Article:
Mother who searched ‘I want to give up my child’ found guilty of causing death of baby daughter

A mother who caused her baby daughter’s death after searching “I want to give up my child” online while keeping her in a “chaotic and dirty” home is facing jail.

Nafahat, 11 months, died of a chest infection after weeks of neglect at the hands of 25-year-old Fartun Jamal (pictured) at her flat in Kingfisher Way, Brent Park, London.

The mother made a series of web searches, including “I can’t cope with my child anymore” and “I want to give up my child”, while living with the baby in early 2019.

She knew Nafahat was unwell with a “very high temperature” and poor appetite but failed to take her to a doctor, jurors were told during a trial at Harrow Crown Court.

Visitors in the weeks leading up to the baby’s death recalled her cot was broken and the flat was overrun with takeaway boxes, dirty plates and nappies.

On February 22, social services attended the property after concerns were raised by a babysitter.

However, they warned Jamal ahead of their visit and, when they arrived, they found the flat was clean and the situation had improved.

A second social services visit, without warning, was planned for March 13 – the day Nafahat died.

When paramedics were called to the property by a neighbour at 12.24pm, Jamal told them she had found her daughter’s body after having a dream the baby had “stopped breathing”.

During the three-week trial, jurors were told the baby had been ill from at least March 4 and could have been saved had her mother sought adequate medical care.

Jamal claimed a GP had told her Nafahat “look(ed) fine” and “if it gets worse, give her some Calpol” when she raised concerns about her daughter’s health in the weeks before her death.

But prosecutor Edward Brown QC told jurors the mother had never spoken with a doctor.

Instead, Jamal had called the nearest surgery twice but never got through to a GP, with receptionists “adamant” they would not have offered her medical advice, the court was told.

Jamal had an abusive upbringing and moved to the UK from Somalia at a young age without her mother, jurors heard.

Giving evidence, she said when Nafahat was born she “instantly fell in love with her the moment I got hold of her”.

But she told jurors she became “depressed” and “anxious” due to being a parent with little support.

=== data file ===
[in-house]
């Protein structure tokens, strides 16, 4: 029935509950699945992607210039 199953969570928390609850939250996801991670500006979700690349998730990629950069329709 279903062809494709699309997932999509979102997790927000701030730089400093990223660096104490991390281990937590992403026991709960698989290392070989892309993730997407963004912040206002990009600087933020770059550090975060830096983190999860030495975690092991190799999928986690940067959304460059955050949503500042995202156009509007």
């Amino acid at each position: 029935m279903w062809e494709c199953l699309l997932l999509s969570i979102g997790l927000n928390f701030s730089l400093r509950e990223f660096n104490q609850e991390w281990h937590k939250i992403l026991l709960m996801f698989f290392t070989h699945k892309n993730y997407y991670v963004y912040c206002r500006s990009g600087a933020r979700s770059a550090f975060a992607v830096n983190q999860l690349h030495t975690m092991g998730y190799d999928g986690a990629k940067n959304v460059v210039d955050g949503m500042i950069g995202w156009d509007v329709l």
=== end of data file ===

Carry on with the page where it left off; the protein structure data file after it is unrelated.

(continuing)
“I felt useless because of the life I had growing up. I didn’t want the same (for her),” she said.

Nicolly Ruffo, a babysitter who attended the home on March 8, said the property smelt of “old milk,” with the cupboards empty of food apart from crisps.

Another babysitter, Aimee Whittaker-George, contacted social services about the living conditions after visiting the home on February 13.

A witness statement from Dr Michael Coren, a consultant paediatrician, said: “There was clear evidence of neglect in the family home of Ms Jamal.”

He said there were “environmental signs of neglect” and the flat was “chaotic and dirty”.

Jamal was charged with one count of causing Nafahat’s death by neglect, two counts of child cruelty in relation to Nafahat, and a third count of child cruelty in relation to another child.

A jury found her guilty on Friday of all four counts after deliberating for nearly nine hours.

Judge Rosa Dean told Jamal, who wept as the verdicts were read, it was “highly likely” she would receive a custodial sentence.

The 25-year-old was released on bail ahead of sentence at the same court on 29 April.

Detective Chief Inspector Madeline Ryder, the senior investigating officer, said: “This is an absolutely tragic case that resulted in the needless death of an innocent baby.

“No child should ever have to suffer in this manner.

“Baby Nafahat was only 11 months old when she died in squalid conditions, surrounded by walls covered in faeces.

“She died of an illness that was very, very treatable if Jamal had bothered to seek medical attention.

“What is even more harrowing, is that her GP’s surgery was less than 70 metres away from where she died and could be seen from Nafahat’s bedroom window, so help for Nafahat was within very easy reach.”

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